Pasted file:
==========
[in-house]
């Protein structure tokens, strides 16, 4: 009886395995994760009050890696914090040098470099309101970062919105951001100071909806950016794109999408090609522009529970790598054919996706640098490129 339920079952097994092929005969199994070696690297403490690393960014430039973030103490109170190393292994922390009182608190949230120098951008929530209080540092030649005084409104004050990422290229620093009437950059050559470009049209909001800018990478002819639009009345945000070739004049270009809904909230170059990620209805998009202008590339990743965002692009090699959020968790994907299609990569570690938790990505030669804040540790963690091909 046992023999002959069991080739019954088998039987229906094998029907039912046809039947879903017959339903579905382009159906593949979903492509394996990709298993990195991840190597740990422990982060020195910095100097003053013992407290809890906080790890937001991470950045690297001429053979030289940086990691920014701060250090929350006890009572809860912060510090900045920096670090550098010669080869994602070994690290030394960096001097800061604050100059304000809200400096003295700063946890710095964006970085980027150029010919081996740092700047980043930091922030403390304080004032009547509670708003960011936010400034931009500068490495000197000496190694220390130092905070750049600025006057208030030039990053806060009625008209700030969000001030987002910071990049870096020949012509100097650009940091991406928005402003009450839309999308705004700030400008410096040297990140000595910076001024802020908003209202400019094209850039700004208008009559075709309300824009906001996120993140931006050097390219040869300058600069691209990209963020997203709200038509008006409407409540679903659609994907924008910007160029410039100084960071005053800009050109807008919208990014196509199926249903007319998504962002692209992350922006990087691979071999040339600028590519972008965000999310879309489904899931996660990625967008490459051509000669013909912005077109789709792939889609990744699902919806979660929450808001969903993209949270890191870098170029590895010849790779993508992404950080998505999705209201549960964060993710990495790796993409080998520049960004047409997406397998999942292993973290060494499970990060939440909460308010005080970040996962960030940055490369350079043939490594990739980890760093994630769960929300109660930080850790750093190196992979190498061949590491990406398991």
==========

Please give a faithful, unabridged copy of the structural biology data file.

[in-house]
């Protein structure tokens, strides 16, 4: 009886395995994760009050890696914090040098470099309101970062919105951001100071909806950016794109999408090609522009529970790598054919996706640098490129 339920079952097994092929005969199994070696690297403490690393960014430039973030103490109170190393292994922390009182608190949230120098951008929530209080540092030649005084409104004050990422290229620093009437950059050559470009049209909001800018990478002819639009009345945000070739004049270009809904909230170059990620209805998009202008590339990743965002692009090699959020968790994907299609990569570690938790990505030669804040540790963690091909 046992023999002959069991080739019954088998039987229906094998029907039912046809039947879903017959339903579905382009159906593949979903492509394996990709298993990195991840190597740990422990982060020195910095100097003053013992407290809890906080790890937001991470950045690297001429053979030289940086990691920014701060250090929350006890009572809860912060510090900045920096670090550098010669080869994602070994690290030394960096001097800061604050100059304000809200400096003295700063946890710095964006970085980027150029010919081996740092700047980043930091922030403390304080004032009547509670708003960011936010400034931009500068490495000197000496190694220390130092905070750049600025006057208030030039990053806060009625008209700030969000001030987002910071990049870096020949012509100097650009940091991406928005402003009450839309999308705004700030400008410096040297990140000595910076001024802020908003209202400019094209850039700004208008009559075709309300824009906001996120993140931006050097390219040869300058600069691209990209963020997203709200038509008006409407409540679903659609994907924008910007160029410039100084960071005053800009050109807008919208990014196509199926249903007319998504962002692209992350922006990087691979071999040339600028590519972008965000999310879309489904899931996660990625967008490459051509000669013909912005077109789709792939889609990744699902919806979660929450808001969903993209949270890191870098170029590895010849790779993508992404950080998505999705209201549960964060993710990495790796993409080998520049960004047409997406397998999942292993973290060494499970990060939440909460308010005080970040996962960030940055490369350079043939490594990739980890760093994630769960929300109660930080850790750093190196992979190498061949590491990406398991």